In my youth we lived on the corner of a tiny street in suburban Philadelphia called Shepherd’s Lane. At the other end of the street, less than half a city block away, the sign read Shepards Lane. The discrepancy bothered me at the time (though not enough to compel me to find out which was the “correct” spelling.)
Years later I thought of this while analyzing a massive table of client data from several thousand retail stores. By eyeballing the data I realized that we had a pretty serious “data thesaurus” issue — with physical sites listed under several slightly different alternative spellings/misspellings in many instances. Before we could do any meaningful analysis, we needed to concatenate all those records that called the same physical store by different names in the database.
This is intuitively obvious to a human analyst, but surprisingly challenging for a computer, primarily because of the potential number and randomness of the variations. We could have developed a reference sub-table of each potential alternative spelling — but we had neither the budget nor the time for that. And since this was a non-recurring analysis, it wouldn’t have been worth it. We cleaned the data manually, iteratively, on the fly.
A recent article in the New York Times “For Data Scientists, ‘Janitor Work’ is Hurdle to Insights” discusses a key processing step called data wrangling or data munging — basically all the work you have to go through after you collect the data, but before you start to actually analyze it for meaning and implications.
Data scientists are said to spend between 50 and 80 percent of their time collecting and cleaning data before it can be explored to yield useful nuggets. Anyone who has worked professionally with data knows this — but, as the article points out, “It is something that is not appreciated by data civilians.” (Love that term!)
And why would they? Wrangling (which I call Processing) is the un-fun, un-photogenic part of big data. Nothing at all like the TV ads that depict massive data streams fusing seamlessly into a miraculous nexus of intuition, inspiration, and invention. (IBM’s “ingredients are just data” ads, I’m looking at you.)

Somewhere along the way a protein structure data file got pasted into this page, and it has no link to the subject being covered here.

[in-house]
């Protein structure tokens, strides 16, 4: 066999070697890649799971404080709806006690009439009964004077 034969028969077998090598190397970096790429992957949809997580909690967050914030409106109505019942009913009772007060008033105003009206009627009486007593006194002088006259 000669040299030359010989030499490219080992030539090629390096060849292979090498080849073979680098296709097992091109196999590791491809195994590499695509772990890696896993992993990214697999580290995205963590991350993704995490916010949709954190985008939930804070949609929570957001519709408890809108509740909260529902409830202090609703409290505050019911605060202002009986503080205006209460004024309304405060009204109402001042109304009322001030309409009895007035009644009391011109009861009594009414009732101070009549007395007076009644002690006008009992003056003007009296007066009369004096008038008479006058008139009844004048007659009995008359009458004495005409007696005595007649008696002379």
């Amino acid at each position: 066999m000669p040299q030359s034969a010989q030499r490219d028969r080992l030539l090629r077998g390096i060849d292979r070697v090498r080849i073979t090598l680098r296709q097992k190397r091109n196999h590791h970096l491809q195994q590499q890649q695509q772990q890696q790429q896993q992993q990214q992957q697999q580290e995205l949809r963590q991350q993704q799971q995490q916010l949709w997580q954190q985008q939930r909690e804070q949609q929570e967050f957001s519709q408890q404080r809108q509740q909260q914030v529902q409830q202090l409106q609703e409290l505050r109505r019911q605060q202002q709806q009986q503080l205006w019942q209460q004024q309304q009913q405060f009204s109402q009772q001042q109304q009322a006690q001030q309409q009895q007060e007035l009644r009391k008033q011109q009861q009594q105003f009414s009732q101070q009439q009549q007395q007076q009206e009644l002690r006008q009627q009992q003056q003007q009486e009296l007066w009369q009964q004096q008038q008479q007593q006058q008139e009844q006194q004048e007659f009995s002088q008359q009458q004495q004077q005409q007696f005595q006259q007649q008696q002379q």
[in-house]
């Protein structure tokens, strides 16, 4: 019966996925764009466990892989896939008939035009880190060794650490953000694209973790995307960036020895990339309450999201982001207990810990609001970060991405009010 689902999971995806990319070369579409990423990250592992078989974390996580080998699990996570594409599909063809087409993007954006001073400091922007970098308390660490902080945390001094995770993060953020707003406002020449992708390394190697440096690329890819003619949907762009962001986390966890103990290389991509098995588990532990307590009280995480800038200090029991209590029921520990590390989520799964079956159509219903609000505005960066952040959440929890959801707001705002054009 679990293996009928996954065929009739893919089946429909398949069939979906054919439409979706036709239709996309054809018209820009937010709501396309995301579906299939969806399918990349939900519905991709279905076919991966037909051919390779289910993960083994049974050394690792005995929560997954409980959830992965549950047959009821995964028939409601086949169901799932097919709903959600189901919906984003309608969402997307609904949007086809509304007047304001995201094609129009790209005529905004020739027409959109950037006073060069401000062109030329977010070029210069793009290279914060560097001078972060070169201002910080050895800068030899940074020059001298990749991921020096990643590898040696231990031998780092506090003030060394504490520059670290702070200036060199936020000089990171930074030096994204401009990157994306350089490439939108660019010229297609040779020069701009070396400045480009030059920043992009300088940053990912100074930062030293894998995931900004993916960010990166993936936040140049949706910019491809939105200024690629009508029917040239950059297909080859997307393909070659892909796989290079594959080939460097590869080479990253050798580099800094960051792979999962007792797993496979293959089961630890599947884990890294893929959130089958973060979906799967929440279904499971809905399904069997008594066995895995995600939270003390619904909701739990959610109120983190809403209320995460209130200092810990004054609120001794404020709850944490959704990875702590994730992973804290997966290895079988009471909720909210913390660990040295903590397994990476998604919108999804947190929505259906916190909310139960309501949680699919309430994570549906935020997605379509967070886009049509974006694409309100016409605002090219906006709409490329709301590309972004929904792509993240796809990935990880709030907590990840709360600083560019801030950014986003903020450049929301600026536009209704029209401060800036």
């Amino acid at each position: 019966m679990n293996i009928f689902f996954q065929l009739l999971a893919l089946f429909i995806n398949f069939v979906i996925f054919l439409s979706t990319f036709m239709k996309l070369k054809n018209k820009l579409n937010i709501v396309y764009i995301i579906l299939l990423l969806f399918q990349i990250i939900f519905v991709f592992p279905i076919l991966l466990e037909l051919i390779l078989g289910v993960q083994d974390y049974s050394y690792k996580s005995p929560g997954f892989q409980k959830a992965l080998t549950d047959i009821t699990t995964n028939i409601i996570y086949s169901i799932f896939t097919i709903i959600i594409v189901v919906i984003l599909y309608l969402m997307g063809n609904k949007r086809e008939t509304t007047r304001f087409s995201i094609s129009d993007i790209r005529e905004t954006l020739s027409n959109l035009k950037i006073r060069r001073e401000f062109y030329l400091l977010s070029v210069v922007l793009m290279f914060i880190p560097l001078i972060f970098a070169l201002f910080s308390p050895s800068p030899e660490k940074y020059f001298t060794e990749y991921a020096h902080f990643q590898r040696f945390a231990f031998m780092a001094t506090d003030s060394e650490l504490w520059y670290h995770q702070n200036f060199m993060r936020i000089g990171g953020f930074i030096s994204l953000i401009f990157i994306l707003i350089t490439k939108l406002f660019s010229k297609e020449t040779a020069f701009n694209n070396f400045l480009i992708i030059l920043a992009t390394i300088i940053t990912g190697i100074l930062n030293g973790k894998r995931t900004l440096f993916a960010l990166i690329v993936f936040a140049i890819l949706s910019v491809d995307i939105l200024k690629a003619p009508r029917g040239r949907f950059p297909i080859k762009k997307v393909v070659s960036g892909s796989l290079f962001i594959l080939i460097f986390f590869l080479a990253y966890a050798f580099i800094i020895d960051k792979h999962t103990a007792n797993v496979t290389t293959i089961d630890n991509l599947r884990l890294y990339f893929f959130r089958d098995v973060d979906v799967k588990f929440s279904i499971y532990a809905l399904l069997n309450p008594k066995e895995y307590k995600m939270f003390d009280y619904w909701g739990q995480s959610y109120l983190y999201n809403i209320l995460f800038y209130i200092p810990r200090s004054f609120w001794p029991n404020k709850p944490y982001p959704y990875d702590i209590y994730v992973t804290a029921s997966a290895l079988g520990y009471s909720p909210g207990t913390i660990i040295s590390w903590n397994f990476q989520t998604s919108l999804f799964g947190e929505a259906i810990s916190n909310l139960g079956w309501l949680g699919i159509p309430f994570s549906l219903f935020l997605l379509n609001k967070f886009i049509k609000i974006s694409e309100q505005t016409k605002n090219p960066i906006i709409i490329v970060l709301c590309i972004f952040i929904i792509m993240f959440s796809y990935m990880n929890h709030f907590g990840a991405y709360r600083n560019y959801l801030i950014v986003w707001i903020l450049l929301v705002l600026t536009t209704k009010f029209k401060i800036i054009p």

On page 58 of The Knowledge Value Chain® Handbook I describe Processing as “the most misunderstood — and most frequently neglected — step in the KVC.”
If the KVC model is accurate, you can’t do analysis without doing the processing first…any more than you’d want to put crude oil into a car’s gas tank before it’s been refined into gasoline. It won’t work to get you to where you want to go (i.e., toward a meaningful analysis and results.)
Jeffrey Heer, professor of computer science at the University of Washington, concurs when he says bluntly, “It’s an absolute myth that you can send an algorithm over raw data and have insights pop up.”
Data in itself is unrelentingly literal and stupid. It comes in different formats, it has holes in different places, it’s kind of wild — and won’t willingly submit to analysis before it’s been tamed.
Data is messy. The “bigger” the data — as measured by its velocity, variability, and volume — the bigger the mess.
The processing step is where the data is tamed. It’s largely a manual effort, though the Times article describes some technology initiatives that attempt to clear this hurdle.
ClearStory Data (“Now You See It”) provides storyboards that integrate data from internal and external sources, and are updated in real time. You can, for example, link data from Salesforce with demographic and business census data for a geographic region.
Paxata (“Adaptive Data Preparation for Everyone”) claims to be “the first self-service data preparation application for all analysts.” They’ve created a network of customer evangelists (“PaxPros”) willing to share their experiences and tips.
Trifacta (“transforms raw data into actionable data”) uses Predictive Interaction™, which is essentially a visualization of alternative data transformations presented to an analyst. The analyst interactively teaches the platform which of the suggested transformations are optimal for the analytic situation.
Though each of these fits generally into the Processing category, what each solution actually accomplishes is quite different. That’s OK, since the type of processing required depends heavily on both the nature of the data that precedes it and the analysis that follows it. There are case studies on each of their sites that give a hands-on view of what they can do. Each offers a free demo of their offering.
Sorry to take you into the weeds this time, but that’s the nature of the Processing step — the devil is (quite literally) in the details. And if you fail to get this step right, it’s possible that the resulting analysis, recommendations, and actions taken will be equally flawed.
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